Tue Feb 26 21:39:43 CET 2013
Hi David & others,
I intend to solve this by making it possible to provide extra command
line arguments to erl when Erlang is started from SL4A. Unfortunately I
cannot set this from SL4A, unless I modify SL4A, which I would very much
like to avoid. So, I have to set the command line arguments from the
Erlang installer. This means however, that all started shells will be
started with the same command line arguments. So, either all start with
distribution, or without, unless you change the command line arguments
between two starts. I have tried this, and I can start a shell with
arguments "-sname x -setcookie ssssssss" (no need for a cookie file this
Would this be an acceptable solution for you?
On 02/25/2013 11:36 PM, Juhász Dávid wrote:
> thanks for the quick reply!
> 2013/2/25 Erik Reitsma <>:
>> I had not assumed that people would want to use Erlang on Android in
>> distributed mode. However, now that there appears a "market" for this, I
>> will try to get distribution working too. I think that there may be some
>> issues with ownership of the cookie file, and the user id under which Erlang
> The first problem is the cookie file, indeed. I had to create the file
> set privileges to 700 and give it to the user belonging to SL4A
> manually in order to overcome error messages pointing explicitly to
> the cookie file. After that, there is no explicit sign of any error
> (of course, distributed mode doesn't turn on in the background) unless
> one checks the value of net_kernel:start/1, to which I referred in my
> initial mail. However, I was able to reproduce such values in android
> root terminal and even on my laptop when calling net_kernel:start/1
> without running epmd. So I think the problem here is that epmd can't
> be reached by the runtime, and that can't be helped with simply
> starting epmd by the same user on android.
> Hope that it gives you some pointer to solve the problem.
>> I intend to publish a new version as soon as R16B is out (which should be in
>> a few days). I would prefer to try to get distribution working in that
> Of course, that would be fine. Thanks for your work!
> Best regards,
>> I have also worked a bit on a new installer, which makes it possible to
>> install the small version first, and add libraries later.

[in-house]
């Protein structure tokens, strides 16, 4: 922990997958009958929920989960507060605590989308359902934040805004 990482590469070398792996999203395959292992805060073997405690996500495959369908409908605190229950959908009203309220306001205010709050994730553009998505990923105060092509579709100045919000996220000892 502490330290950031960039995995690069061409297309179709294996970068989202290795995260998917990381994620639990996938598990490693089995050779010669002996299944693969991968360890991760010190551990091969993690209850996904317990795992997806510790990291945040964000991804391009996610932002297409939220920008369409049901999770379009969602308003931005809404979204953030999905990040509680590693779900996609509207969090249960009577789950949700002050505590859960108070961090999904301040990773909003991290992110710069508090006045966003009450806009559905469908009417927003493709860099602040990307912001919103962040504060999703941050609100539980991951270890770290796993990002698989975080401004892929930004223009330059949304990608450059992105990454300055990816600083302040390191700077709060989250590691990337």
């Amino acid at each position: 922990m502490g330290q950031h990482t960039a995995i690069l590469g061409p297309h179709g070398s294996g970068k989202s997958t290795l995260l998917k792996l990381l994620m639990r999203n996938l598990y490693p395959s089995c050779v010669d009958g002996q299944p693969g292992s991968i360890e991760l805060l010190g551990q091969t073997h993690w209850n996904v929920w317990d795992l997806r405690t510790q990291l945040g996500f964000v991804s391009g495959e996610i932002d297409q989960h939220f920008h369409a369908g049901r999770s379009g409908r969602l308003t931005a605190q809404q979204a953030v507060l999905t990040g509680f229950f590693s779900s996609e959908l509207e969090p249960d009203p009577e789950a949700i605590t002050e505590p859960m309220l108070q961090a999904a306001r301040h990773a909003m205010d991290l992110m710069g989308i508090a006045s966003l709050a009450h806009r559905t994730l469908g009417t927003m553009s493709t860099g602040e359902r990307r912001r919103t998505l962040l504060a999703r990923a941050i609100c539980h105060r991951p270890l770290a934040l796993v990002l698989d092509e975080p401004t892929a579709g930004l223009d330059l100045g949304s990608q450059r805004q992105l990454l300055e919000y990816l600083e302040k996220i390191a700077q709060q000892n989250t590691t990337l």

>> On 02/25/2013 12:45 PM, Dávid Juhász wrote:
>> Hi Erik and all,
>> The work that has been done is awesome and I am happy to be able to run
>> Erlang code on Android devices!
>> Unfortunately, I ran into a technical problem trying to run distributed
>> Erlang programs on Android via SL4A. In root terminal, distributed mode
>> works smoothly, but in that case I am unable to create GUI for the program.
>> On the other hand, programs started via the scripting layer are running
>> without root privileges which causes some trouble.
>> It seems unavoidable that distributed mode must be initialized
>> programatically using net_kernel:start/1 as SL4A doesn't start Erlang in
>> distributed mode. The first problem I encountered was the insufficient
>> privilege to create a cookie file. Having one created manually, that part of
>> initialization seems to be successful. The next problem seems to be that
>> epmd isn't getting started. I can start epmd in daemon mode from the Erlang
>> program using os:cmd/1, so the program and epmd run under the same user. But
>> the same issue appears:
>> Can someone give me any pointer how to overcome this issue of using GUI and
>> distributed mode at the same time?
>> Thanks in advance for any help!
>> Best wishes,
>> 2013. január 13., vasárnap 21:06:06 UTC+1 időpontban Erik Reitsma a
>> következőt írta:
>>> Hi all,
>>> I have put my port of Erlang to Android on Google Code:
>>> To install it on your Android device, you should allow applications from
>>> unknown sources, because the app is not delivered through Google Play (yet).
>>> The Android device does *not* have to be rooted.
>>> It depends on Scripting Layer for Android (SL4A). So in order to use it,
>>> you should first install SL4A r6 from here:
>>> Then install the APK for Erlang, this one:
>>> This app is just the installer. Run it to actually install Erlang/OTP. I
>>> have included as much of OTP as might be remotely useful, so the download is
>>> 36.5 MB. Of course you want to use the megaco and orber applications on your
>>> You can use the SL4A API through the module android that I have added. I
>>> have added a very simple example, to show you how you can make a small gui
>>> and respond to events. Study the SL4A API to do other Android things.
>>> You can run some Erlang code by putting your source in the SL4A scripts
>>> directory on the Android device, which is /sdcard/sl4a/scripts/. The .erl
>>> file should contain and export a function main/0, which will be called when
>>> the script is run. The .erl file will be compiled to a .beam file
>>> automatically, only if the .beam file does not exist. A minor inconvenience
>>> now is, that if the .erl file is modified, it will not be recompiled unless
>>> the .beam file is removed. The scripts directory will be in the code path,
>>> so if you put other .beam files there, they will be found, and .erl files
>>> there will be compiled too, if necessary.
More information about the erlang-questions